Static IP questions...

Discussion in 'Mac Help/Tips' started by shadowfax0, Jan 20, 2003.

  1. shadowfax0 macrumors 6502

    Joined:
    May 2, 2002
    #1
    We just got a new iMac, and I'd like to hook it up to the PC we have in another room over our wireless network. So far it's been great; I added a network place on the PC and I can transfer files from the iMac to the PC. I also set it up the other way around. However, the problem being that the IP addresses change everytime you restart the computer, so therefor the Network Place never stays the same and it's hard to change in Windows, etc. Anyhow, I'd like to set static IP addresses, so in the System Prefs of OS X I selected 'Using DHCP with manual IP address' which is just what I want, the only problem being that when I select that the router (a Linksys) refuses to recognize the computer and I can't get on the internet, and as for the PC I'm up the creek on how to do this (Window$ XP Home) Any ideas?
     
  2. peterjhill macrumors 65816

    peterjhill

    Joined:
    Apr 25, 2002
    Location:
    Seattle, WA
    #2
    You need to make sure that the subnet masks are the same and that the ip is not duplicated on the network. With two computers on the network, I don't see why you are getting a different ip address. dhcp is supposed to try to give you the same ip address if it is available before giving you another one.

    Also, of course, you need to make sure that the address you are statically giving it is in the network range for the ip address / subnet mask of the router and windows box.

    Do this: open terminal.app while dhcp is configured to set up everything then type in

    ifconfig -a

    then paste the output and i will be glad to decode it for you.
     
  3. benixau macrumors 65816

    benixau

    Joined:
    Oct 9, 2002
    Location:
    Sydney, Australia
    #3
    do you use a router or is it a computer to computer exchange??

    if you use a router then the settings are router based. if you go puter to puter then you shlouldn't be having these problems, especially if you sleep the mac.
     
  4. kibit macrumors member

    kibit

    Joined:
    Jul 24, 2002
    Location:
    Illinois
    #4
    Static IP

    On the other hand, you could just set up the network to have static IPs. On the router, turn off the DHCP and give it a static IP address of 192.168.0.1 with a subnet of 255.255.255.0. Give the Mac a manual IP address of 192.168.0.2 with the same subnet, use the router's IP address for your router and gateway settings. Also set up your Windows XP the same way, with a static IP of 192.168.0.3 also set its subnet the same and gateway and DNS settings to point to the router. It shouldn't give you any problems then. Works for me :D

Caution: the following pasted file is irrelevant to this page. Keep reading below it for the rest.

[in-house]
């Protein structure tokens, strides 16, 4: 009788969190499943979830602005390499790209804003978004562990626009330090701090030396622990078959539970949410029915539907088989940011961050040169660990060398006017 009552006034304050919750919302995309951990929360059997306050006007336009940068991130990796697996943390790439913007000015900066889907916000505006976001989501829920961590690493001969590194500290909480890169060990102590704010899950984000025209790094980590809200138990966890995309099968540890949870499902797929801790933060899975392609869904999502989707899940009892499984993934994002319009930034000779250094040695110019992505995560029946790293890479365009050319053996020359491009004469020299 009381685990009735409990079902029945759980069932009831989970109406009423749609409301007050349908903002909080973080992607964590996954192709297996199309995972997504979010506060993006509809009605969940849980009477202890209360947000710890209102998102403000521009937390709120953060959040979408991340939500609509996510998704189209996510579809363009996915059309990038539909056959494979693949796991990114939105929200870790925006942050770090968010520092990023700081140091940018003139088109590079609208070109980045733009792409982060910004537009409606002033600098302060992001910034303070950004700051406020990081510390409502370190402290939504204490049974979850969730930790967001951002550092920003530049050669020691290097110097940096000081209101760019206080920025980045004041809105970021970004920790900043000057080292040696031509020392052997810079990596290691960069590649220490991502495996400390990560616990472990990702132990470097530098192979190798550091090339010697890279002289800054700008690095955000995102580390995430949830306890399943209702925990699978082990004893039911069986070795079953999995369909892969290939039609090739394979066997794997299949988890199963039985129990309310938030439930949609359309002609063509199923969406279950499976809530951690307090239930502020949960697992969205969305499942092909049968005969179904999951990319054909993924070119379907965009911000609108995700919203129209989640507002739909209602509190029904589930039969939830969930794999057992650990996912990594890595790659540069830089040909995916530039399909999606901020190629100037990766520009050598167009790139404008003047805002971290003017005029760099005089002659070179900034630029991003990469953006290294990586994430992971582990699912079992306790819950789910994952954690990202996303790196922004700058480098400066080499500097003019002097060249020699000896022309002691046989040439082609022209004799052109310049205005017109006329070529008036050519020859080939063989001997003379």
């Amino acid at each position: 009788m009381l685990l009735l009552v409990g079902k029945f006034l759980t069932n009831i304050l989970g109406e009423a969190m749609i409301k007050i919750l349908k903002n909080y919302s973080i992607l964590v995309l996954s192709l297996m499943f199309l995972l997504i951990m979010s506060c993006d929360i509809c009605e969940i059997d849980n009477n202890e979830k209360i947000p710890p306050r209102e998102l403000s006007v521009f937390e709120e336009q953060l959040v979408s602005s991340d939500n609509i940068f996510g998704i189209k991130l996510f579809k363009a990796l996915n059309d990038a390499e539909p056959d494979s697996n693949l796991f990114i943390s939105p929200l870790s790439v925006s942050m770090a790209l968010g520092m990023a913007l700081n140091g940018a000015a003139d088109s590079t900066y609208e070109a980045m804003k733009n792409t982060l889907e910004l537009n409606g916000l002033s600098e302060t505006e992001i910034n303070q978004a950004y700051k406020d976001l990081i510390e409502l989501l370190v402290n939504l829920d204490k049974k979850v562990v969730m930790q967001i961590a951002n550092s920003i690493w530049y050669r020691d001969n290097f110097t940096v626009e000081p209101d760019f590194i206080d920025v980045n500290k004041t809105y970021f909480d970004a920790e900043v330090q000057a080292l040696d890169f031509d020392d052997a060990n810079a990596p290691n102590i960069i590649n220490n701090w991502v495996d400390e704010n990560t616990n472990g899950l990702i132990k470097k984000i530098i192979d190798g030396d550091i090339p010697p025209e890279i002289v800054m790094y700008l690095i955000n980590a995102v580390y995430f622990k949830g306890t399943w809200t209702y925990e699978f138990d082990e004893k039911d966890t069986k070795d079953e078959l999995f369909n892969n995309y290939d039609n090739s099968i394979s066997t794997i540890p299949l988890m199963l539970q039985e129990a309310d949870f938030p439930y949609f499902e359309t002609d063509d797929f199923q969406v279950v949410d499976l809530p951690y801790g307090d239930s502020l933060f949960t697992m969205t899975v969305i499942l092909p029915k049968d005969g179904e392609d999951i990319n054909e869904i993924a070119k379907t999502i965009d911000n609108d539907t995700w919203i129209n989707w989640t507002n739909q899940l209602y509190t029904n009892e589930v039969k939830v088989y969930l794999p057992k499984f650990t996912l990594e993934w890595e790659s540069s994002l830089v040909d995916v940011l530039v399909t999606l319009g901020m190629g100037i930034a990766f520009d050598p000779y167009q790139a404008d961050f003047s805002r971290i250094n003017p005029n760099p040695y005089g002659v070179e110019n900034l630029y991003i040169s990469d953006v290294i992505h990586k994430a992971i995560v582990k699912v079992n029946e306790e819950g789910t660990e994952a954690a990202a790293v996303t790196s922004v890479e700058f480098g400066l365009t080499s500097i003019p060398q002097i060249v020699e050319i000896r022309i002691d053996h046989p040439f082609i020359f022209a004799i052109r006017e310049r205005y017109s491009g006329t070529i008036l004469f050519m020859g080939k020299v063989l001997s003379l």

5. peterjhill macrumors 65816

    peterjhill

    Joined:
    Apr 25, 2002
    Location:
    Seattle, WA
    #5
    I am assuming that both computer want to talk to the router and each other. This is based on the desire for all computer to be able to get to the Internet. Unless you are running multiple subnets on your router with multiple interfaces, or private vlans, then it is simple

    if
    computer A | router
    and
    computer B | router
    then
    computer A | computer B
    where | means "can talk to"
     
  6. peterjhill macrumors 65816

    peterjhill

    Joined:
    Apr 25, 2002
    Location:
    Seattle, WA
    #6
    you could even edit your /etc/hosts file

    the format is like this:


    192.168.1.1 myrouter.local.
    192.168.1.2 mymac.local.
    192.168.1.3 mypc.local.


    you could then on your mac connect to:

    smb://mypc.local/someshare under connect to server (assuming you had a share named someshare

    You could even copy this file to your pc and in the tcp/ip settings i think there is a way to point it at the file for host resolution. this is how they did dns before dns.

    A quick google turned this up:
    http://practice.chatserve.com/host.html
     
  7. shadowfax0 thread starter macrumors 6502

    Joined:
    May 2, 2002
    #7
    this is all through a Linksys wireless router with DHCP. I was thinking of simply turning DHCP off and assigning IP addresses, which would work OK, but what happens when a new computer is introduced into the house? (My dad brings his laptop in all the time, so it's not always here, same with my mom's and brother's laptops (PCs and Macs), would those be assigned IP addresses automatically, if it would that would be preferable) That's why I'm so intrigued by this 'DHCP with manual IP address' because that's just what I want: DHCP with one or two static IP addresses, not fully static, not fully dynamic, but a little of both :) Is that possible at all? (sorry if I someone may have answered this I just leafed through the other postings, but thanks for the feedback!!)
     

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